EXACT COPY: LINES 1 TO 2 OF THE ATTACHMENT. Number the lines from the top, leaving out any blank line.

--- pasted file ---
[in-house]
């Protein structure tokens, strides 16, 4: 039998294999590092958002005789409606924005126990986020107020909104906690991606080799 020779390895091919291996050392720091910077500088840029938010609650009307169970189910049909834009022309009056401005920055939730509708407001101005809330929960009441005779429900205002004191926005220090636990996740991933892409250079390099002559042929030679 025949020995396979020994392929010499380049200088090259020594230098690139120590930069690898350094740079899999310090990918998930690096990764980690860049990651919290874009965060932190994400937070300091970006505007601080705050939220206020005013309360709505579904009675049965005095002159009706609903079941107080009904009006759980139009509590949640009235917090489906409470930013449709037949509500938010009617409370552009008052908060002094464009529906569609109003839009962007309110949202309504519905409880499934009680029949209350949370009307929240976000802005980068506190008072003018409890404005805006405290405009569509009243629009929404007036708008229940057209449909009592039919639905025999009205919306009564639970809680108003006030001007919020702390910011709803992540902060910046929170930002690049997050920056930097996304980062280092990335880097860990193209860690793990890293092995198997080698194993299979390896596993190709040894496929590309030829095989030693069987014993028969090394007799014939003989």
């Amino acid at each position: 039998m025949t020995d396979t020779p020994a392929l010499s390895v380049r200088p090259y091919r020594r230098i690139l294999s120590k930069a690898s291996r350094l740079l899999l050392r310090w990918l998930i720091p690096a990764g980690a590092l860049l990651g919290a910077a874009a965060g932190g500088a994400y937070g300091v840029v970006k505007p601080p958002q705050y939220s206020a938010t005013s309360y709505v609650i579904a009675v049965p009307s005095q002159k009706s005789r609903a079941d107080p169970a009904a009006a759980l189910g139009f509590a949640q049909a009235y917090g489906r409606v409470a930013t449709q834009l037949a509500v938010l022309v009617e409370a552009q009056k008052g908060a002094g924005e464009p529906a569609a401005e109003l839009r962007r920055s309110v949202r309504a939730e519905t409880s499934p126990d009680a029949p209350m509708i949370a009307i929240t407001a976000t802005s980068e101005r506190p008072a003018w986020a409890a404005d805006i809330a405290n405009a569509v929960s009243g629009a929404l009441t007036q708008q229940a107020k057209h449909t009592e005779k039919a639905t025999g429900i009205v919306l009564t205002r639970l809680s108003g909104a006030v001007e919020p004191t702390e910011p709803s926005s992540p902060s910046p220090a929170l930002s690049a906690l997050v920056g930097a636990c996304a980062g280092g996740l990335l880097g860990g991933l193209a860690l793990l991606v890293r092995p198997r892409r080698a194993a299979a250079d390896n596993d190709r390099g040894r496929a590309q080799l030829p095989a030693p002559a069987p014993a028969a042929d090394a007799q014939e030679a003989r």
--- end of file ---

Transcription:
[in-house]
């Protein structure tokens, strides 16, 4: 039998294999590092958002005789409606924005126990986020107020909104906690991606080799 020779390895091919291996050392720091910077500088840029938010609650009307169970189910049909834009022309009056401005920055939730509708407001101005809330929960009441005779429900205002004191926005220090636990996740991933892409250079390099002559042929030679 025949020995396979020994392929010499380049200088090259020594230098690139120590930069690898350094740079899999310090990918998930690096990764980690860049990651919290874009965060932190994400937070300091970006505007601080705050939220206020005013309360709505579904009675049965005095002159009706609903079941107080009904009006759980139009509590949640009235917090489906409470930013449709037949509500938010009617409370552009008052908060002094464009529906569609109003839009962007309110949202309504519905409880499934009680029949209350949370009307929240976000802005980068506190008072003018409890404005805006405290405009569509009243629009929404007036708008229940057209449909009592039919639905025999009205919306009564639970809680108003006030001007919020702390910011709803992540902060910046929170930002690049997050920056930097996304980062280092990335880097860990193209860690793990890293092995198997080698194993299979390896596993190709040894496929590309030829095989030693069987014993028969090394007799014939003989």